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Jim Killebrew has 40 years of clinical psychological work for people with intellectual disabilities, and experience teaching, administration, consulting, writing with multiple publications. Dr. Killebrew has attended four Universities and received advanced degrees. Southern Illinois University; Ph.D., Educational Psychology; University of Illinois at Springfield, Counseling Education; M.A., Human Development Counseling; Northeastern Oklahoma State University, B.A., Psychology and Sociology. Dr. Killebrew attended Lincoln Christian Seminary (Now Lincoln Christian University). Writing contributions have been accepted and published in several journals: Hospital & Community Psychiatry, The Lookout, and Christian Standard (multiple articles). He may be reached at Killebrewjb@aol.com.

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Tuesday, May 10, 2011

Poor performance of public schools


Would you believe that in some parts of the country the rate of high school dropouts from the public school system is reaching 50 percent.  There are more honor students in China than there are students in America.  With the national "No Child Left Behind" law teachers throughout the country spend three/fourths of their teaching time, which is still only 180 days per school year, teaching to the test the students take toward the end of the school year.  Even among the students who do graduate from high school in America barley half read above the 5th grade level.  The greatest fear among teachers in most inner city schools is the fear of being beat up by students.  In most public high schools in America, as well as most public schools from the 5th grade forward, the administration will not fail a student the teacher says needs to fail if the parent does not want their child to fail.  In America it is virtually impossible to fire a tenured teacher even if it is proven they are incompetent to teach.
In community after community you can talk to teachers who will tell stories of students who openly challenge the authority of the teacher.  A student will curse, even using the so-called "F" bomb to scare, intimidate and outright defy authority.  When the student is sent to the office for misbehavior or disrupting the class room, the administration is gripped with fear to do anything punitive to the student because of the threat of lawsuits from parents against the school district.
More money is being spent on education every year; politicians campaign on more money for education, taxing the property owners or offering up referendums for general tax increases earmarked for some educational need.  It just does not seem to help the quality of education when it is thought that more money will increase test scores; it does not.  We continue to build multi-million dollar buildings in communities across the nation, but classrooms are still being ravaged by a contingent of rabble students who use violence and intimidation to control the teacher and other students in the class.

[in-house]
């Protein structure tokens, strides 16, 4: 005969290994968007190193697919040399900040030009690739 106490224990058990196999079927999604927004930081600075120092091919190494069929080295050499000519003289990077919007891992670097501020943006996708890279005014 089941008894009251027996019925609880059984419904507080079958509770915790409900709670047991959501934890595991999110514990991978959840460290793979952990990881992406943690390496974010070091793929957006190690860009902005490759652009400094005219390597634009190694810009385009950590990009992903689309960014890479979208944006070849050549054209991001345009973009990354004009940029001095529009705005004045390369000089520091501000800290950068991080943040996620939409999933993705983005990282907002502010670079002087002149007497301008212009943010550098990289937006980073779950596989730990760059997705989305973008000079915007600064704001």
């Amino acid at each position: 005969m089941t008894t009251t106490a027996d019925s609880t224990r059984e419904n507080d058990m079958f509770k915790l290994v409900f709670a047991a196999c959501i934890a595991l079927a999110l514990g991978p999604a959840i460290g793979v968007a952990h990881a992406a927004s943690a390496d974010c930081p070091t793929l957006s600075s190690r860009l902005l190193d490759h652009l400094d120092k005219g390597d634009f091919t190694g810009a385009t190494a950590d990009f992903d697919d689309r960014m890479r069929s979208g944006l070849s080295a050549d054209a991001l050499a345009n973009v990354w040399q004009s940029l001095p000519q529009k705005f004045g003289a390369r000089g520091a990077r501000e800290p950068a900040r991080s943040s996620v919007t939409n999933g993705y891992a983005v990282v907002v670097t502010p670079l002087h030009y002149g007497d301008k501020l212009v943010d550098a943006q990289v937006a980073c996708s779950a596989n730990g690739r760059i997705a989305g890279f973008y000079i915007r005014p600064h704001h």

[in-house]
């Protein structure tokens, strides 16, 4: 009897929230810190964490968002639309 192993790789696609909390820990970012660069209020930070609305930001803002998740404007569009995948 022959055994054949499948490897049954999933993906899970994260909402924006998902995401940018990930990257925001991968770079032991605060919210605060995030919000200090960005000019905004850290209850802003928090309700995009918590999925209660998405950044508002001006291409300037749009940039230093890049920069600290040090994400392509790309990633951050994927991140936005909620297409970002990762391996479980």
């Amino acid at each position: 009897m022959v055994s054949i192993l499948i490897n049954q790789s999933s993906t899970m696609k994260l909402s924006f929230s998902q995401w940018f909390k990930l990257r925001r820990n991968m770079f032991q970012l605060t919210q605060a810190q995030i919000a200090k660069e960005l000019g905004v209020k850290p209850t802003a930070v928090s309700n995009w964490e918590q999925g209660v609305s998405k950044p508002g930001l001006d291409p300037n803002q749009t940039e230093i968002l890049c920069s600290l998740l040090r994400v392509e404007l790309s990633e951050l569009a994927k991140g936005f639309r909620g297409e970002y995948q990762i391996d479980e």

Several years ago a man was recognized in Paterson, NJ at Eastside High School for bringing order to a school that had been lost to violence, drug pushers and students inside the school who practiced fighting, vandalism and abuse of teachers and students.  In his biography we read,

"In September 1982, during the first day of class at Eastside High School in Paterson, New Jersey, a student was stabbed. In 1983, things would be different. The school's new principal, Joe Clark, would be the reason why."
"Clark thwarts those who believe that the learning process is disrupted by tough discipline. Instead of offering sympathy, Clark held high expectations for students, challenging them to develop habits for success and confronting them when they failed to perform. On a single day during his first week at Eastside, Clark expelled 300 students for fighting, vandalism, drug possession, profanity or abusing teachers. He explains, 'If there is no discipline, there is anarchy. Good citizenship demands attention to responsibilities as well as rights.'" (Both of these statements can be found at the following link:   
Perhaps it is time for Americans to turn back the clock and see why educators were more successful in years past.


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